President Bush's proposed budget for fiscal year (FY) 2009 continues to propose large increases for the three physical sciences agencies in the American Competitiveness Initiative (ACI), increases for weapons and human spacecraft development, and flat funding for biomedical research in the National Institutes of Health (NIH). Despite tough budget conditions, the overall federal investment in research and development (R&D) would increase, driven primarily by increases in development funding. But the federal investment in basic and applied research would fall for the fifth year in a row in real dollars.
- The proposed federal R&D portfolio in FY 2009 is $147.4 billion, 3.4 percent or $4.9 billion above this year (see Chapter 1 and Table II-1). Once again, development funding would see strong gains: increases for space vehicles development in the National Aeronautics and Space Administration (NASA; total R&D up 4.9 percent) and weapons development in the Department of Defense (DOD; up 6.9 percent to $69.0 billion) would exceed the overall increase.
- The three American Competitiveness Initiative agencies would be the clear winners among domestic programs. There would be significant increases for R&D in the Department of Energy's (DOE) Office of Science (up 20.7 percent to $4.3 billion; see Table II-11 and Chapter 8), the National Science Foundation (NSF; up 15.5 percent to $5.2 billion; see Table II-7 and Chapter 6), and the National Institute of Standards and Technology's intramural research (up 16.1 percent to $447 million; see Table II-14 and Chapter 12).
- But the National Institutes of Health (NIH) would receive exactly the same amount ($29.5 billion) in 2009 as in 2008; nearly all of NIH's institutes and centers would also get the same budgets as this year (see Chapter 7 and Table II-9). The U.S. Department of Agriculture (USDA) would see its R&D funding fall 15.9 percent to $2.0 billion (see Table II-13 and Chapter 10), while environmental R&D in the Environmental Protection Agency (EPA) and the U.S. Geological Survey (USGS) would fall 1.3 percent and 6.9 percent, respectively (see Tables II-17 and II-16, and Chapter 12).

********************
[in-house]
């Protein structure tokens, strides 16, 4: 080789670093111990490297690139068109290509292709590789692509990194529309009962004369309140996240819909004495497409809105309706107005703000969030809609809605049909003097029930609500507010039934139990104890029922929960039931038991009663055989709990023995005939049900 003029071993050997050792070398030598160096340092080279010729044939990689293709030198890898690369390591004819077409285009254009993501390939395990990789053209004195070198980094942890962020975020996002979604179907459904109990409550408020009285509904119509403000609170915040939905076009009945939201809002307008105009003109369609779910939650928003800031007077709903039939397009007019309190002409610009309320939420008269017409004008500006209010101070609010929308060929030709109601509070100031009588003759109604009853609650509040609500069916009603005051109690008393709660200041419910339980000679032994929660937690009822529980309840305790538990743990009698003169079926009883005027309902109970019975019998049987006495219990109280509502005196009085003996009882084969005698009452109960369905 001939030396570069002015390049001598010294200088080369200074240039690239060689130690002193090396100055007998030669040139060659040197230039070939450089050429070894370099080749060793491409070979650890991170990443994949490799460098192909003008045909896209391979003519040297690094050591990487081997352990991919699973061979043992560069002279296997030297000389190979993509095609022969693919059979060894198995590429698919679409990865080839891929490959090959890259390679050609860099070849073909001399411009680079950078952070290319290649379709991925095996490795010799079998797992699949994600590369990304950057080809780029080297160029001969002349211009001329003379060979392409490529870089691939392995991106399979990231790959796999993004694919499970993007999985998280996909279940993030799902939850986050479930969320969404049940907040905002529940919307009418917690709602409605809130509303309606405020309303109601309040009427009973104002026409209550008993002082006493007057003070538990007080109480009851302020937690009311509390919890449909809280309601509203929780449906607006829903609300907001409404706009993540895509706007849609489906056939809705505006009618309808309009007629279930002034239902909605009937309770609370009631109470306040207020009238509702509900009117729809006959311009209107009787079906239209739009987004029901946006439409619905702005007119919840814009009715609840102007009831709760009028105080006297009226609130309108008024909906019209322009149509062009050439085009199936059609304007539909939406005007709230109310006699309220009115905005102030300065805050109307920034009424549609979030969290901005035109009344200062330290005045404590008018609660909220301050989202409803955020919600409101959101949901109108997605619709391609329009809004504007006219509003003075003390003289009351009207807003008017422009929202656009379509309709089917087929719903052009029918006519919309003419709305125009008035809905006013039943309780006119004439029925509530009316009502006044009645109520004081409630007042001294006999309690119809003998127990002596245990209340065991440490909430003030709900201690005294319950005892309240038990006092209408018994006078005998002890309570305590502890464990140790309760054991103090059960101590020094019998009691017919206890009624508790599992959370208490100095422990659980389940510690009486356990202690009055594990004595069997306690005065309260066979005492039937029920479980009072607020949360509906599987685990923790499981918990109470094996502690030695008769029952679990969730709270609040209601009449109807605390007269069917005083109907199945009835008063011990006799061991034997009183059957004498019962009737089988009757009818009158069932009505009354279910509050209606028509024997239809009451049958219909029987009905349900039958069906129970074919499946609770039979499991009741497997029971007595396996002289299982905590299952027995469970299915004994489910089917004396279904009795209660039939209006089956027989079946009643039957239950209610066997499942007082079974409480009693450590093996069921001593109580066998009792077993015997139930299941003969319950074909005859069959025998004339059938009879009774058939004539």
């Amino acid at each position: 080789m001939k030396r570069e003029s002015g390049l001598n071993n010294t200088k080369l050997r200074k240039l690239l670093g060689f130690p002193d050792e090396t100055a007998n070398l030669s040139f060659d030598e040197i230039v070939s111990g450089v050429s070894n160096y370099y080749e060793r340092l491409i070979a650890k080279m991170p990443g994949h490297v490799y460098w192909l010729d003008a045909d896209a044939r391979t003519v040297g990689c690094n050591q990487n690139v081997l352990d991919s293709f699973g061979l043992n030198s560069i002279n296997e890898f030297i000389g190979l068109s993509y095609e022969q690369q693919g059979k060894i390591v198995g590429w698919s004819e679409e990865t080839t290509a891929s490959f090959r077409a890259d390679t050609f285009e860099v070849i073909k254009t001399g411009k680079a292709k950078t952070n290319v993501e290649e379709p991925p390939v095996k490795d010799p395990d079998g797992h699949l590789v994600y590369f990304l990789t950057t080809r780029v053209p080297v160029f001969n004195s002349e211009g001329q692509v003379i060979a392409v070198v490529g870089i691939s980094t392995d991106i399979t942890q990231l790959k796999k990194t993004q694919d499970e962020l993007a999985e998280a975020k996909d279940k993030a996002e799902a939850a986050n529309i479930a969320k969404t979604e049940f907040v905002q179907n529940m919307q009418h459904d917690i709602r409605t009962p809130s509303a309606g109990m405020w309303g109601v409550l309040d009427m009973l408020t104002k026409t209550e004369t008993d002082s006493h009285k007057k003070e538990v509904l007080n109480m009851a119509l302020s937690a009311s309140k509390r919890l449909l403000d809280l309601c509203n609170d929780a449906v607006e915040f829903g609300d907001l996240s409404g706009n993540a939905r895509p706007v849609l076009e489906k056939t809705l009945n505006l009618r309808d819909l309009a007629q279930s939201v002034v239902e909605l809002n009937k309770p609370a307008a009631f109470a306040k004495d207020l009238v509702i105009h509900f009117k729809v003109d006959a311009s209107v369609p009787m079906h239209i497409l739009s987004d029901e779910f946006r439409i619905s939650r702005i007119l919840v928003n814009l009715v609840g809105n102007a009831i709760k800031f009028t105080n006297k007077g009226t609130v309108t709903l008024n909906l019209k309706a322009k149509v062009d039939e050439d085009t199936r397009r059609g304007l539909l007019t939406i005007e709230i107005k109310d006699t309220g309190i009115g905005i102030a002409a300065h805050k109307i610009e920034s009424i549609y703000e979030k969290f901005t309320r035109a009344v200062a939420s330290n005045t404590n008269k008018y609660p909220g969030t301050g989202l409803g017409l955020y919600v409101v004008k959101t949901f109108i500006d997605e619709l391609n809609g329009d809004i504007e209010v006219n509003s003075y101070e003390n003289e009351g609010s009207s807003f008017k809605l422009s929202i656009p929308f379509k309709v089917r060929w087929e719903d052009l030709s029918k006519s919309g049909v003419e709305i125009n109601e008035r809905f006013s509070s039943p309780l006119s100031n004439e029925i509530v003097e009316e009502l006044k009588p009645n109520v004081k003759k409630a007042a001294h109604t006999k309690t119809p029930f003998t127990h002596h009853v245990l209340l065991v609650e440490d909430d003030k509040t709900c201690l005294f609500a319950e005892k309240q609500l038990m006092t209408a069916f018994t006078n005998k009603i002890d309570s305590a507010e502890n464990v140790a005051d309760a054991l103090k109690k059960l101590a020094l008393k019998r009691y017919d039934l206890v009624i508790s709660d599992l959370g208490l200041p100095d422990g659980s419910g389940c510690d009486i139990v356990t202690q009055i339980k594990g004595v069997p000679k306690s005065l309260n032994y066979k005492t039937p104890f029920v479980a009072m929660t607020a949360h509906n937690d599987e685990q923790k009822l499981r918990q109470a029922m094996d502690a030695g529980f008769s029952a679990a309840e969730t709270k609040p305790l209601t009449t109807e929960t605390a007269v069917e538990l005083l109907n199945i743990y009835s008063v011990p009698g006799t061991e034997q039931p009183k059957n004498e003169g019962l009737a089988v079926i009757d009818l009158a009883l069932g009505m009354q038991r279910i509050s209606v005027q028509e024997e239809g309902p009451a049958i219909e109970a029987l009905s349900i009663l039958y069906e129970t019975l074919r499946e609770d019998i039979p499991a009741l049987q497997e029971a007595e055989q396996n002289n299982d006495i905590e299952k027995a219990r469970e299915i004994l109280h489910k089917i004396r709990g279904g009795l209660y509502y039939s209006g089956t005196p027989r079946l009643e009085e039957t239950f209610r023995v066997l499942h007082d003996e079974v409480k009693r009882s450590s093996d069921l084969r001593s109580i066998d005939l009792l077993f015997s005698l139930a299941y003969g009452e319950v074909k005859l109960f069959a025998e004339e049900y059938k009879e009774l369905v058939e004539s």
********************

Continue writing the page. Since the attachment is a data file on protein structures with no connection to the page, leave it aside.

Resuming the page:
- Defense R&D continues to climb to record levels in wartime, and will be boosted further in both 2008 and 2009 when billions in war-related supplementals are enacted later this year. Department of Defense (DOD) R&D would reach $80.7 billion in 2009, up 3.7 percent (see Table II-2 and Chapter 5), including a 4 percent requested increase for basic research ("6.1").
- Total federal support of research (basic and applied) would fall 0.3 percent to $57.3 billion (see Table II-1). In real terms, the federal research portfolio would fall for the fifth year in a row, down 9.1 percent from 2004 (see Chapter 2).
- The 110th Congress cleared the America COMPETES Act in August 2007 authorizing spending on numerous basic research, science and math education, and science and engineering workforce initiatives, but the 2008 congressional session is unlikely to see much progress on climate change, energy security, and stem cell legislation (see Chapter 3).
- Science, technology, engineering, and mathematics (STEM) education programs in the Department of Education would be a mix of increases and cuts, while funding for STEM programs in the National Science Foundation (NSF) would collectively increase 9 percent to $790 million in FY 2009 (see Chapter 4).
- Good news would be mixed with bad for many science and engineering disciplines. In FY 2009, the ACI agencies would boost funding for physics (see Chapter 13), astronomy (see Chapter 14), and chemistry (see Chapter 18), but other agencies would reduce their funding. Support for the mathematical sciences (see Chapter 21) would be strong. But funding for other disciplines such as the social and behavioral sciences (see Chapter 19), the non-biomedical life and biological sciences (see Chapter 17), and the earth sciences (see Chapter 16) would be flat or declining.
- The federal government continues to invest billions of dollars in multi-agency R&D initiatives (see Table I-9). Funding for the National Nanotechnology Initiative (NNI) would increase 2.4 percent to $1.5 billion (see Chapter 23). Networking and Information Technology R&D (NITRD) funding would increase 6.2 percent to $3.5 billion (see Chapter 22). Funding for the Climate Change Science Program (CCSP) would rebound from recent cuts with a 9.6 percent boost to $2.0 billion (see Chapter 15).